In most basic terms, a puzzle involving a set of rooms that is usually more difficult to navigate because of some shared complexity in their design.
Early mazes tended to feature similar or identical room descriptions and non-reciprocal passages: going west from room 1 led you to room 2, but the way back to room 1 from room 2 was south, and so on. Subsequent variations include rooms that have to be traversed in a particular order, rooms in which the normal compass directions are non-functional, and so on.
There are three basic types of maze, dating from the earliest of text adventures:
(1) Those with non-identical room descriptions, in which it has to be recognized by the player that the description is unique to the room, and which will be repeated at the "verbose" description setting.
(2) Those with identical room descriptions, which are discernable by dropping an object from inventory in a room, and hoping that a non-player character does not steal it as you move about trying to map the connections on a piece of paper.
(3) Mazes whose room connections change while you are trying to solve the maze, perhaps as a result of something you did before entering the maze, or something you did while in the maze, or by a built-in random reconnection subroutine.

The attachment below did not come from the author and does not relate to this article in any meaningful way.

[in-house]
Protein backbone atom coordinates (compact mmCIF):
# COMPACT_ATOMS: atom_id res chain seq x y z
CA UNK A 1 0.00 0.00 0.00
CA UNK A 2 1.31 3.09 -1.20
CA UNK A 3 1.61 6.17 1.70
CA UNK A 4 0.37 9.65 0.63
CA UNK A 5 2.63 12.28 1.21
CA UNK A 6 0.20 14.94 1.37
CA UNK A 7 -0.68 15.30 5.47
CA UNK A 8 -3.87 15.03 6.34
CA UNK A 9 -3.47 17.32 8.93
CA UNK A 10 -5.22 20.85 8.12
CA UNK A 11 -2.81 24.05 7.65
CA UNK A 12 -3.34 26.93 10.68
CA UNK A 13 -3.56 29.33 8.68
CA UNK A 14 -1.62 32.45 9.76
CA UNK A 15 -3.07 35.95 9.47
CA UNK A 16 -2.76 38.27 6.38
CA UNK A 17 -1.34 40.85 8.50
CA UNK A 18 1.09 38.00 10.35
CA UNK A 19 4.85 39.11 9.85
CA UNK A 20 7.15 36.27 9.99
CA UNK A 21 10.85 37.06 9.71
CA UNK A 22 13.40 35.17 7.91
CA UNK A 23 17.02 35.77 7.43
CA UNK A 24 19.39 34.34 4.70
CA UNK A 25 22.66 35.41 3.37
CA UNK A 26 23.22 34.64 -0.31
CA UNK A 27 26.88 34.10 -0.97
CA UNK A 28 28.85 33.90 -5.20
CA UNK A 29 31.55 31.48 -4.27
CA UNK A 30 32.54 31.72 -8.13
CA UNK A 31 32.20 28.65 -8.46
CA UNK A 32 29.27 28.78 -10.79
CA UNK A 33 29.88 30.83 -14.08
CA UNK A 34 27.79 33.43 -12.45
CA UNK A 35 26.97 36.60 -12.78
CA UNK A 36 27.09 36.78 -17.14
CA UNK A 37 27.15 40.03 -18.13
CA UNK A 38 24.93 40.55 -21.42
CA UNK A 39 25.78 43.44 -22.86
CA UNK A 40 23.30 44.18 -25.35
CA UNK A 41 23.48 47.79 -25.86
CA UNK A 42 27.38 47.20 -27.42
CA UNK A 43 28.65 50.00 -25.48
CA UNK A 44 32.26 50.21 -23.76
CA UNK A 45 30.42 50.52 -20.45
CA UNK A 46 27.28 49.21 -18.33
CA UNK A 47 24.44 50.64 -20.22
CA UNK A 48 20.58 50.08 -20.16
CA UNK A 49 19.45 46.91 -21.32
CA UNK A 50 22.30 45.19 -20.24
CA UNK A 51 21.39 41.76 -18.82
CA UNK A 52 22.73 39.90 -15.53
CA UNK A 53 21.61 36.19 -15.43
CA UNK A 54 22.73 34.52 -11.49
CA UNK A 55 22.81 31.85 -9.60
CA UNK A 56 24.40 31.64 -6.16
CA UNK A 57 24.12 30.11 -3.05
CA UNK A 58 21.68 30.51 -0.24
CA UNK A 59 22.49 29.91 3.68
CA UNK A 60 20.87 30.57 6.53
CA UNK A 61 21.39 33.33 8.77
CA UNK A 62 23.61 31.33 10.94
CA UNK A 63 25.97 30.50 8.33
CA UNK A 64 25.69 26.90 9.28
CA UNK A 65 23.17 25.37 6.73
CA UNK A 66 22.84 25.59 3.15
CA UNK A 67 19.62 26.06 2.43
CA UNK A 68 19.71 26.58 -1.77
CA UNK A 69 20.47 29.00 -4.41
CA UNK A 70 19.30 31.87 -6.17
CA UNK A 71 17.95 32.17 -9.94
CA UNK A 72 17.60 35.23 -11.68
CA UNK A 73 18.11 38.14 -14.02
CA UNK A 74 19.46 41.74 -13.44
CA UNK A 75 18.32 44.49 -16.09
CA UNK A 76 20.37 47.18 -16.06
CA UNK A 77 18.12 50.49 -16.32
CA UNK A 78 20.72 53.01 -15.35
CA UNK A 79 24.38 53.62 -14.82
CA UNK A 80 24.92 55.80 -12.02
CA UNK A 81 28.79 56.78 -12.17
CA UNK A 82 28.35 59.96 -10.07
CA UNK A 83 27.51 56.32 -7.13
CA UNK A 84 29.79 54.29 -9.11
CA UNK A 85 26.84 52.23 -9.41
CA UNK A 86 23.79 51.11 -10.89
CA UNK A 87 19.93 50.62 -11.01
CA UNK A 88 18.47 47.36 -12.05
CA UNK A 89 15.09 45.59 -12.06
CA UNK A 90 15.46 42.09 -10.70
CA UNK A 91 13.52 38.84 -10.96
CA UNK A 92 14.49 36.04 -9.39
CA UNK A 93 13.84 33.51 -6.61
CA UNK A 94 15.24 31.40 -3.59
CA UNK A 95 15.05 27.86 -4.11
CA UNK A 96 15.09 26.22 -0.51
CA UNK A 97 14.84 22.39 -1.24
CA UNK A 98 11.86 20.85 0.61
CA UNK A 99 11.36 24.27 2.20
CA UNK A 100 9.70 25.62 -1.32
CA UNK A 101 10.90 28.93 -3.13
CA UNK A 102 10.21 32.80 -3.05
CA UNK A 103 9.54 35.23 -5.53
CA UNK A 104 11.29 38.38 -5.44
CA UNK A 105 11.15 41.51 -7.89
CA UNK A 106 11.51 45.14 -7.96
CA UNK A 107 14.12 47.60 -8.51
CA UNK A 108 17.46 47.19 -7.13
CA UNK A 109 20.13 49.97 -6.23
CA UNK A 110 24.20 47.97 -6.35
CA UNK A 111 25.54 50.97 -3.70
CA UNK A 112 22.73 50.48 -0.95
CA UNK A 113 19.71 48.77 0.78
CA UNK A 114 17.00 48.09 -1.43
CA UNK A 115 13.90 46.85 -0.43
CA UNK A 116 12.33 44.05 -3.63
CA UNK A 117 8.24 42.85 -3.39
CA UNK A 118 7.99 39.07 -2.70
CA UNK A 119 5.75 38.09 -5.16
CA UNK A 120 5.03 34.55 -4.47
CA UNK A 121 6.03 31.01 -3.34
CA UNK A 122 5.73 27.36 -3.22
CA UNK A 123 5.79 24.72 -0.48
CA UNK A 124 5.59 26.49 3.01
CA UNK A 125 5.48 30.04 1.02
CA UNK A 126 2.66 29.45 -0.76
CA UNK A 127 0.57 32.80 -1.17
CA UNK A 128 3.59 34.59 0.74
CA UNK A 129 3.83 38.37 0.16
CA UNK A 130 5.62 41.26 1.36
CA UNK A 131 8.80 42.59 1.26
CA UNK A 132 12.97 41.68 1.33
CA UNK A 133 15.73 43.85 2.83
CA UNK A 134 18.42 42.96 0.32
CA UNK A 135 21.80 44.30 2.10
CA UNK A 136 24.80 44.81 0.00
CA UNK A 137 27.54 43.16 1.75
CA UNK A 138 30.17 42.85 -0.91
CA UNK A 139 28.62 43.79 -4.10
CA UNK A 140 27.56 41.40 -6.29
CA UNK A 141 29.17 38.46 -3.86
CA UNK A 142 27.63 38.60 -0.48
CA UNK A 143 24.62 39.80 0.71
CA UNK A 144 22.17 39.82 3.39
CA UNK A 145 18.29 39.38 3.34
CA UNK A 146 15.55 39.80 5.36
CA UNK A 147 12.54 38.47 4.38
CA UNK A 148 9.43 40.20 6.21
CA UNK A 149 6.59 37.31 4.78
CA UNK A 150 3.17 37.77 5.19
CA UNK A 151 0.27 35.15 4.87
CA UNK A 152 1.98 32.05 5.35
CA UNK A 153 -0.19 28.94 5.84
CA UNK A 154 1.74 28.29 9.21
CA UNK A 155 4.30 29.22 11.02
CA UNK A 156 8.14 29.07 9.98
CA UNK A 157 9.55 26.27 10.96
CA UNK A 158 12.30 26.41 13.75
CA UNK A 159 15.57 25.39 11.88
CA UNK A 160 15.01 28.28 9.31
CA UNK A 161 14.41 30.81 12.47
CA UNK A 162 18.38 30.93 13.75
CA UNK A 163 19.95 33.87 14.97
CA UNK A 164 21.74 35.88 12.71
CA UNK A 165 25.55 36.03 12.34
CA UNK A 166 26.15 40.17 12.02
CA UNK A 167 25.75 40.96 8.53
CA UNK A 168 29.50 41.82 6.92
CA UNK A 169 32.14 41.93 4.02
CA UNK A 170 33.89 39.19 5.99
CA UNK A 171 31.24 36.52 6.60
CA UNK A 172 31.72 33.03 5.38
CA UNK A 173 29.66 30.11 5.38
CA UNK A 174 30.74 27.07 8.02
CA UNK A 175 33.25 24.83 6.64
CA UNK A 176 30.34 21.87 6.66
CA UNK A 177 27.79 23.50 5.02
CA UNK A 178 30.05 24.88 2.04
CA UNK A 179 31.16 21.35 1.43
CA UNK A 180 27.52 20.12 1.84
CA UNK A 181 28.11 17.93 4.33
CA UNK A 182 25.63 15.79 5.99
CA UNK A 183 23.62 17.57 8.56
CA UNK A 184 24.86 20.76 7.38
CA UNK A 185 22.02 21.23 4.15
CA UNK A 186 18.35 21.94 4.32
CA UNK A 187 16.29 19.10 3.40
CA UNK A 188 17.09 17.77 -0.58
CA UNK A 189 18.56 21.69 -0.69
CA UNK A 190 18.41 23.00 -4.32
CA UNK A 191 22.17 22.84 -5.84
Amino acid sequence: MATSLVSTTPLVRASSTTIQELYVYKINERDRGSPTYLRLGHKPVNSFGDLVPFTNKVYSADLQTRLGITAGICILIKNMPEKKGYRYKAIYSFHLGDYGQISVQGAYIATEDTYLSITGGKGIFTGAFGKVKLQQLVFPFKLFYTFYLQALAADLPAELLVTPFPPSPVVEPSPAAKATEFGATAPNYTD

The first two types of mazes appear in Advent (Colossal Cave).
Early mazes such as those listed above often featured non-reciprocating room connections. In these mazes, rooms are connected by crooked passages. If, for instance, the player travels south into a new room, he probably will not be able to return to the previous room by travelling north. Mazes whose passages are non-reciprocating are usually frustrating because they make it difficult for the player to backtrack or create a map.
Today, the use of such puzzles is frowned upon because of their dull, repetitive nature. Unless the game designer makes a maze easy or interesting in some way, many players will not have the patience to solve it. Many players and theorists are strongly opposed to the use of maze puzzles, considering the device tedious and overused.
Certain twists on the traditional maze can still make them acceptable in IF:
- The way out of the maze is not discovered by mapping (cf. Photopia).
- The PC is extracted after a time limit.
- The maze is difficult to get lost in because of a map, guide, copious hints, etc. and does not require much backtracking.
- The maze is implicit only; movement from place to place does not actually require tedious entry of n. n. e. n. w. s. commands.
- Where Mazes Came From - an article by Stephen Granade.
- Mazes in the IF Gems review quotes collection (also available from the IF Archive).
- The Maze at TV Tropes Wiki.